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Developing a more effective approach to vocational rehabilitation

Written by Mark Baylis, UK Rehabilitation Council Vocational and clinical rehabilitation – especially getting injured and sick people back to wor...

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|May 18|magazine7 min read

Written by Mark Baylis, UK Rehabilitation Council

Vocational and clinical rehabilitation – especially getting injured and sick people back to work – is an area in which the UK lags behind most other economically advanced countries. Although there are many other reasons for this, key factors include rehabilitation being a lower priority within the UK’s National Health Service (NHS), and a disjointed approach to the different services that help people on the journey back to independence.

The private sector is increasingly moving into the vacuum created by the low level of state provision, in terms of both funding and care provision. The insurance industry led the way with the publication in 1999 of the Rehabilitation Code, which provides a legal framework for care to begin even while the two sides are still negotiating the size of any personal injury damages. The claimant lawyer community, initially unsure of the insurers’ motives, has given the initiative its wholehearted support.

Employers, meanwhile, are steadily increasing their use of rehabilitation, again using private sector providers. Many can see the advantages in terms of productivity, staff continuity and morale. Again, the insurance industry is playing an important role. Nearly all the big players in the market have embedded an element of rehabilitation into their Employers’ Liability and Income Protection policies and many go so far as to offer financial incentives, in terms of lower premiums, to employers who use rehabilitation.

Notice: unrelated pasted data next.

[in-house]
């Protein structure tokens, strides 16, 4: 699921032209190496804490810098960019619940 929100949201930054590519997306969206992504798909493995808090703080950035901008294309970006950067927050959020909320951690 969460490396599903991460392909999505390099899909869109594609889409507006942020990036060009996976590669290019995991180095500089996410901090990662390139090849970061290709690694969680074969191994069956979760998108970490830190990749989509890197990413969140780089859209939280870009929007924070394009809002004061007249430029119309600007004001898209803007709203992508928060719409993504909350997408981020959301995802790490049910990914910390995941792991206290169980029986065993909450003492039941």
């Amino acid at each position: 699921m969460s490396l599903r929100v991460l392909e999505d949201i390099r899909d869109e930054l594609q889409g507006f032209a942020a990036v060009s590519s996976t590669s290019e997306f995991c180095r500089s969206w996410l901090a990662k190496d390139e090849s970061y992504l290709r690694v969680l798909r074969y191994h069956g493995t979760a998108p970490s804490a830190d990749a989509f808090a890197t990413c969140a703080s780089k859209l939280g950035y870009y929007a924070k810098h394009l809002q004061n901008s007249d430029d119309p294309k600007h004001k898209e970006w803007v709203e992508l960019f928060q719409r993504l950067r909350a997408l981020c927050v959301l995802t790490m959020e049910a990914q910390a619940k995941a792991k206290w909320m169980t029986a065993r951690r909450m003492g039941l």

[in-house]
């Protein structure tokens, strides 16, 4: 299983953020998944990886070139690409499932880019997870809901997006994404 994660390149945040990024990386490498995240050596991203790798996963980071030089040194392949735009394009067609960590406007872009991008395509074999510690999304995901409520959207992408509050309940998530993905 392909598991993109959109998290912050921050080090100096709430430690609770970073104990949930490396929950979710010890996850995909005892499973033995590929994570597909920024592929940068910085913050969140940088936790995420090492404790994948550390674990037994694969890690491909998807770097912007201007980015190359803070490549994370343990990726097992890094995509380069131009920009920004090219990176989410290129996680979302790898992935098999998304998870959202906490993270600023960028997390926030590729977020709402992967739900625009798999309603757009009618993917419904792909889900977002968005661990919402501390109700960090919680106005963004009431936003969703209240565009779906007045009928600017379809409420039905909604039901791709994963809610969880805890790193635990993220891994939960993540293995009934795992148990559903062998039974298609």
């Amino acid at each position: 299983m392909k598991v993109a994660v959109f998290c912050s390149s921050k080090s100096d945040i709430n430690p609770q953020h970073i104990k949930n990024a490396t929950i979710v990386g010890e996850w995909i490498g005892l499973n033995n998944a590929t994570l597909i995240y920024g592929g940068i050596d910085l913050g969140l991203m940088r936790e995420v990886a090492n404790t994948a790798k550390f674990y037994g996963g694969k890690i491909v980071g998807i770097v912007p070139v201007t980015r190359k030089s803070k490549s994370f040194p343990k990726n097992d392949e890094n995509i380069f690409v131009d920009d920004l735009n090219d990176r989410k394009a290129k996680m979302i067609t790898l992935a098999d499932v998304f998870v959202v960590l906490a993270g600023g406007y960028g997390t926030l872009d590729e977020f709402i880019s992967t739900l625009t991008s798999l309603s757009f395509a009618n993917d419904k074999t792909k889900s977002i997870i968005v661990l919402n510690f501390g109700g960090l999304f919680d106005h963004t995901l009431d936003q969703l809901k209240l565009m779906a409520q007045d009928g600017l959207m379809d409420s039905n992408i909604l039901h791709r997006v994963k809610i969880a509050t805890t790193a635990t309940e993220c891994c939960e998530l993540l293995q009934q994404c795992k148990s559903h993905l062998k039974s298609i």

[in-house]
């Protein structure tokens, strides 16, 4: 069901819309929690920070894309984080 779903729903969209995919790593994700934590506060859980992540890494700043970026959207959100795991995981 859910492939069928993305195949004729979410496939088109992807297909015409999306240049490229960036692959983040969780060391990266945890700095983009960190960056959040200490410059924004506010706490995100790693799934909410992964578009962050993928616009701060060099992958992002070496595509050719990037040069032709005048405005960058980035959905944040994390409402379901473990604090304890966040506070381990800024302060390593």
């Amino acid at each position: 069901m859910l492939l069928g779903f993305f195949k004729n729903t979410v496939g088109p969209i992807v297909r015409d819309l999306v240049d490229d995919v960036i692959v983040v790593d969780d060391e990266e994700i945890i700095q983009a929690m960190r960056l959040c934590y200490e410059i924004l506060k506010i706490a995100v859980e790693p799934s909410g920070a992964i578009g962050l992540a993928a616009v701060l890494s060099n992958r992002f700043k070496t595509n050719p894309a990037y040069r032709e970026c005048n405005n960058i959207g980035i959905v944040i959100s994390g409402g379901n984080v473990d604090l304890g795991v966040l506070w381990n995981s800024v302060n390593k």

Despite these advances it has to be acknowledged that the uptake of rehabilitation has risen at a painfully slow rate – and this is where there is a continuing opportunity for the healthcare sector. Sickness absence costs the UK economy an estimated £16.8 billion annually, which represents direct costs of £595 per employee per day plus indirect costs of £465.

Employers, including the public sector, remain reluctant to become engaged with rehabilitation. This is partly because of regulatory and taxation obstacles, but mostly it reflects deep-seated inertia and a feeling that it is too much trouble.

Yet there are some glittering success stories. Last year, for example, Rentokil announced it had saved 30 years of absence as a result of its rehabilitation programme with the enthusiastic backing of the workforce and unions.

The UK Rehabilitation Council, an umbrella charity for organisations that support rehabilitation, has a shared interest with the private healthcare sector in seeing more employers embrace the concept. To assist the process it has produced its own standards, which are designed to help people who purchase and commission rehabilitation.   

Mark Baylis is deputy chair of the UK Rehabilitation Council, www.rehabcouncil.org.uk

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